Aug 04
2014

Chap. 19 To Be The Center Of Attention

kasey-mcmahon-1-connected

When he was twenty years old, Noah graduated from the academy as valedictorian specializing in ‘Quantitative Analysis of Production Methods’, which is basically statistics. There were many times when he helped me with my own studies, but he never seemed more alone than the moment he gave his valedictorian speech.

It was an unseasonably warm January day – (andrones graduate at the first of the year. This allowed the corporations to sign us up on day one of the New Year). It also happened to be our birthdays. The academy timed everything to match day one of the New Year. All of our uterine vats opened up on January 1st, thus ensuring our collectivity. In that way, our birthdays were a graduation ceremony of sorts. Each year we would advance to the next grade in a celebrated birthday ceremony. I didn’t much like the strawberry ice cream in January, but I always looked forward to the angel food cake.

As Noah’s roommate, I admired him for the first ten years. He seemed so knowledgeable. He seemed to have answers to every question. He even knew things that we were not required to study and I felt amazed by that.

And then the lectures became intolerable.

He didn’t seem to realize how utterly condescending it was to lecture someone by assuming that they didn’t know. Yet, soon it became obvious that this was his only form of conversation. It was apparent that he was only trying to be helpful – that he was only trying to give others what his mentor didn’t give him, which was the helpful advice that he thought he needed.

The condescension got to the point where he seemed so obsessed with telling others how to do things that he’d seemingly make things up. He did this to the point of banishment. He seemed so desperate to be a know-it-all that he’d treat his speculations as if they were a fact. It got to the point where it seemed as if he were suffering from some pathological affliction.

He seemed so alone – I felt sorry for him. He would pose very convincingly as an expert on any subject, yet he seemed so unaware of how insulting it was to have one up on everyone. For a while, it would work on people that didn’t know him. But eventually he would speak on a subject that was already known and they would realize his failure to separate fact from speculation.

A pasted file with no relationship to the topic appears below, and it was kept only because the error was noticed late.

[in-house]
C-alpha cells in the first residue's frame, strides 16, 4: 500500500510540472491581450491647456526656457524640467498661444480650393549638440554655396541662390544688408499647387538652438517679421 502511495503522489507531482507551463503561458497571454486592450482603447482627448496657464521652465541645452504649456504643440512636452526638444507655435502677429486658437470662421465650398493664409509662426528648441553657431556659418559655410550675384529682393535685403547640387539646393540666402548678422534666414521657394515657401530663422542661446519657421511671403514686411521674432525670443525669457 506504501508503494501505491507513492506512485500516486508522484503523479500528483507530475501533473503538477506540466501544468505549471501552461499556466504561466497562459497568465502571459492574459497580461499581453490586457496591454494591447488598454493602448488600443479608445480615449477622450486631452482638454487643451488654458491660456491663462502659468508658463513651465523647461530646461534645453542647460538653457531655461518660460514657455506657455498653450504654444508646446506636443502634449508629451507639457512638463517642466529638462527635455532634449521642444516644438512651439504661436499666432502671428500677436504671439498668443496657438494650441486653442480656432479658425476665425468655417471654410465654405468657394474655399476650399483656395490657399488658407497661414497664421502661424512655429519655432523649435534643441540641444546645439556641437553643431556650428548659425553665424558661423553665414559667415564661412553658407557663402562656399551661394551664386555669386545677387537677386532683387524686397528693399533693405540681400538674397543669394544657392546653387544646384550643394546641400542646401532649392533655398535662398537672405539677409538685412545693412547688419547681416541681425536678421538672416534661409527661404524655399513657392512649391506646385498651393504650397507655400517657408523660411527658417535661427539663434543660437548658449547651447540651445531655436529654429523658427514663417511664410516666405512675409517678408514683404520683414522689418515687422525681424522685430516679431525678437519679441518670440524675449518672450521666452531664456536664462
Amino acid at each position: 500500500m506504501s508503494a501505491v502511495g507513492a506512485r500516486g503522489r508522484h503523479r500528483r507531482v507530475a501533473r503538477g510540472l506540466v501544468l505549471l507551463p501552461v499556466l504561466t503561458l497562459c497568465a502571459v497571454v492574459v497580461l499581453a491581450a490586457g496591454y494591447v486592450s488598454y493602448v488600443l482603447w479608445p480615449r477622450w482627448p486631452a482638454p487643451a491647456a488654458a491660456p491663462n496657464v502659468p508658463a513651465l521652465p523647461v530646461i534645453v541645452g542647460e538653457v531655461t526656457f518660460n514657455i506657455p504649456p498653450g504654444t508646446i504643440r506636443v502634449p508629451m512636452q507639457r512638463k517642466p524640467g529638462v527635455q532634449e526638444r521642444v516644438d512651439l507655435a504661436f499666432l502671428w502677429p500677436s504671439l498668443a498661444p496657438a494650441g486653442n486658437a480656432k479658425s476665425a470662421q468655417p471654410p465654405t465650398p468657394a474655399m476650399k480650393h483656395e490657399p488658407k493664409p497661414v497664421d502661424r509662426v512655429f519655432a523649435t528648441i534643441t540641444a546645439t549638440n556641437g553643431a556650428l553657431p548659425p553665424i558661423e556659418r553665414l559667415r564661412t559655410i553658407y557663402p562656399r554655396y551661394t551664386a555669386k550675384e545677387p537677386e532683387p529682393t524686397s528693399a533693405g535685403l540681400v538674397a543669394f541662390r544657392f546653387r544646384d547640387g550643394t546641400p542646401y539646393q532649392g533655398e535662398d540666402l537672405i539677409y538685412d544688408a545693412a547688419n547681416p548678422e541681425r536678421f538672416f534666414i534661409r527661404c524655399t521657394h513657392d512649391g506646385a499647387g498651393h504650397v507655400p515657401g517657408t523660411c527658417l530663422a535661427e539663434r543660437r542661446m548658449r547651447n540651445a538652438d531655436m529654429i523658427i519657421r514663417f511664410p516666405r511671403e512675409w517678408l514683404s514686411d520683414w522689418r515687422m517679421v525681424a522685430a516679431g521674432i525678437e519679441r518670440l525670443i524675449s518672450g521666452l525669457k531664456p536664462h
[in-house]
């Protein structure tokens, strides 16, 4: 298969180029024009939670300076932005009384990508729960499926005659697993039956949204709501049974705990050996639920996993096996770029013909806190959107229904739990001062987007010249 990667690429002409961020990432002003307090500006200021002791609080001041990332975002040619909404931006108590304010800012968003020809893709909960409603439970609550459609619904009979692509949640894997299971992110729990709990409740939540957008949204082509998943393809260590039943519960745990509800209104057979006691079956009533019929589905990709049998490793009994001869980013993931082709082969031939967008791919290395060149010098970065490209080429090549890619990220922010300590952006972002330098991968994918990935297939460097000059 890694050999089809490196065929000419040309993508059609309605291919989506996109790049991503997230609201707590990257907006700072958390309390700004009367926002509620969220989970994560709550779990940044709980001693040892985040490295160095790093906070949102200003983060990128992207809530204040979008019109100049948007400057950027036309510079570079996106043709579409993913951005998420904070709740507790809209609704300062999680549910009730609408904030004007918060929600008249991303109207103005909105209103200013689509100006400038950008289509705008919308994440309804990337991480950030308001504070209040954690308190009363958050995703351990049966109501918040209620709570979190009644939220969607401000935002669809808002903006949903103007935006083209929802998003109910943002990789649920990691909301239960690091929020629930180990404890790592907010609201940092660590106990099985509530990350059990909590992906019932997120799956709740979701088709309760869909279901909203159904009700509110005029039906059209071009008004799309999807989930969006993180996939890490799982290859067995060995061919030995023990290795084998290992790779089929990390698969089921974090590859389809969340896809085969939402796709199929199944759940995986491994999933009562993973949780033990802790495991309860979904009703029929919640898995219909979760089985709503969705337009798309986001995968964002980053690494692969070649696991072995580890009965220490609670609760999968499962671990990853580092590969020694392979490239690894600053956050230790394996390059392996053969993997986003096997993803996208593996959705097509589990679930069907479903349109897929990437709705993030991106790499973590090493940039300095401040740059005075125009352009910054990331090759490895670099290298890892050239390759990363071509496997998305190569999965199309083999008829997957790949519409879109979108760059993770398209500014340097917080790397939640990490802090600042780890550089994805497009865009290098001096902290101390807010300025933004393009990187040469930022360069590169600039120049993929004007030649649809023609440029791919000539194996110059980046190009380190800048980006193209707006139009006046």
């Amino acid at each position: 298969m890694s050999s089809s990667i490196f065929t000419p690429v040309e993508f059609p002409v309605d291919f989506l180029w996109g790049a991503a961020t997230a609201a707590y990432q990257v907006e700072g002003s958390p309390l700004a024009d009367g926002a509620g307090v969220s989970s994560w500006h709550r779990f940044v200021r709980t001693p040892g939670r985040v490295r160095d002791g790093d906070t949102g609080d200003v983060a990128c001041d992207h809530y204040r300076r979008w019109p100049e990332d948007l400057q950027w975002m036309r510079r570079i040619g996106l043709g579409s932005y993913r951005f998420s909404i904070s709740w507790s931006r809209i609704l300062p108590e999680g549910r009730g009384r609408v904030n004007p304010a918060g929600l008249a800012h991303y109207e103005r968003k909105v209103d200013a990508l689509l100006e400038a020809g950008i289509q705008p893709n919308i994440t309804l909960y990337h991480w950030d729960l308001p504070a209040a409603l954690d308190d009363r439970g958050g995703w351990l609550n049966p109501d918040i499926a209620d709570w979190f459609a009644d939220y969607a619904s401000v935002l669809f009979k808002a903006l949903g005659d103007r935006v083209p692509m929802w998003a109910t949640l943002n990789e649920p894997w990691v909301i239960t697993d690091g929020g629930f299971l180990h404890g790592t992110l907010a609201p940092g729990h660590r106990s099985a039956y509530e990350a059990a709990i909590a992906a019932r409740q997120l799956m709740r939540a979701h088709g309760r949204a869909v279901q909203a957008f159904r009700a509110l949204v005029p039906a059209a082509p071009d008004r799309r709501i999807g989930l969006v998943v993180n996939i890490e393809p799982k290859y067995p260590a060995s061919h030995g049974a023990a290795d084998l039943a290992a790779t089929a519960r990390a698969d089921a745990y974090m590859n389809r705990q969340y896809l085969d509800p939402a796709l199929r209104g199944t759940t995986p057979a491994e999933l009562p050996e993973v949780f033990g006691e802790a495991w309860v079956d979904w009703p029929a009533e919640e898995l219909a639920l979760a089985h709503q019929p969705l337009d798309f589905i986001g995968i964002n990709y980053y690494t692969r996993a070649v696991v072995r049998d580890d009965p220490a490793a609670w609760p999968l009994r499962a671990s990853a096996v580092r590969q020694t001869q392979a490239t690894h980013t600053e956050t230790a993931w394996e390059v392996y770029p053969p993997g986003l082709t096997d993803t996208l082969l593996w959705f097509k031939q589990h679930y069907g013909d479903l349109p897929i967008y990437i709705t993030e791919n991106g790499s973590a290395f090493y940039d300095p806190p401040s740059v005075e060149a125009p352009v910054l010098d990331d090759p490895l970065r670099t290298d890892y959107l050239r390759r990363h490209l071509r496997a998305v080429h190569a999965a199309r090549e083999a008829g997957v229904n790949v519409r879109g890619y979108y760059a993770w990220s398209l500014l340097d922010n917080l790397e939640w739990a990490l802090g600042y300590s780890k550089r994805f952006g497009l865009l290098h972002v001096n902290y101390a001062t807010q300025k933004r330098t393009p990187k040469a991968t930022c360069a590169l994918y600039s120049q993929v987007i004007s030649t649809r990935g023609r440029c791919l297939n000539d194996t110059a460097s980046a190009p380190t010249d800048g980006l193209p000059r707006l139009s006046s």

He would laugh so hard before reaching any punch line. His social skills or lack thereof, ostracized him from the other andrones much less the natural born. Yet, his obsessive dedication to the job at hand made him a wanted and successful employee.

On the other side of things, being kicked out of Dunhill’s Academy was a sobering experience for Noah’s mentor, Shay. I’m sure that in time he must’ve realized how childish it was to let his emotions get the best of him like that.

Shay’s expulsion reinforced Noah’s resentment at not getting the tutoring he needed from his mentor. As a result, Noah became obsessed with learning everything that he could about anything as a way of dealing with the neglectfulness of Shay’s mentoring.

The company rewarded Noah for being such a knowledgeable employee and would often assign him as group lead. That acknowledgement reinforced his obsession. His dedication to the job and his obsession with being the know-it-all, kept him from getting close to anyone. [What is a know-it-all – someone who, for some reason, has difficulty picking the brains of others.]

Noah had the patience to study, but was so out of touch with other people that he didn’t have the patience to listen to them. He blamed Shay for not giving him the tutoring he thought he should’ve had, and therefore didn’t care what you thought you knew; because he knew different.

He became so obsessed with knowing everything, that when he didn’t know something, he would speculate on what it was and then tell his theory as if he knew it to be an absolute fact. It wasn’t that he was a pathological liar – he simply failed to clarify whether he was speculating, or actually knew.

Lecturing became his only form of conversation. This made him unable to relate to people as human beings, which was perfectly acceptable for an androne whose chief purpose was to interact with machines. Actually, it made him appear to be more capable at what he was designed to do in the first place, which is serving as a connection to computer systems.

Shay, on the other hand, was absolutely the hardest person to understand that was Noah’s experience to ever learn from, and still not comprehend. Until Shay entered his life, Noah wasn’t accustomed to having trouble understanding his childhood responsibilities. When Shay entered Noah’s life – confusion and self-doubt slowly began to ravage his self-image. Self-loathing and depression were never an issue until Noah began to fail at responsibilities that were normally accomplished with ease. At one time Shay brought him a gag gift, but Noah thought it was a project to actually complete. The other andrones laughed mercilessly when Noah brought to class his repeated measures design, which turned out to be a collection of dildos.

And now that Noah was out of the academy, he conquered his self-doubts by focusing on corporate accomplishments. He saw the collective as something doable and he wanted to be its center. But what he failed to realize, was that the center was already here and it was far greater than any single androne.

Egyptian

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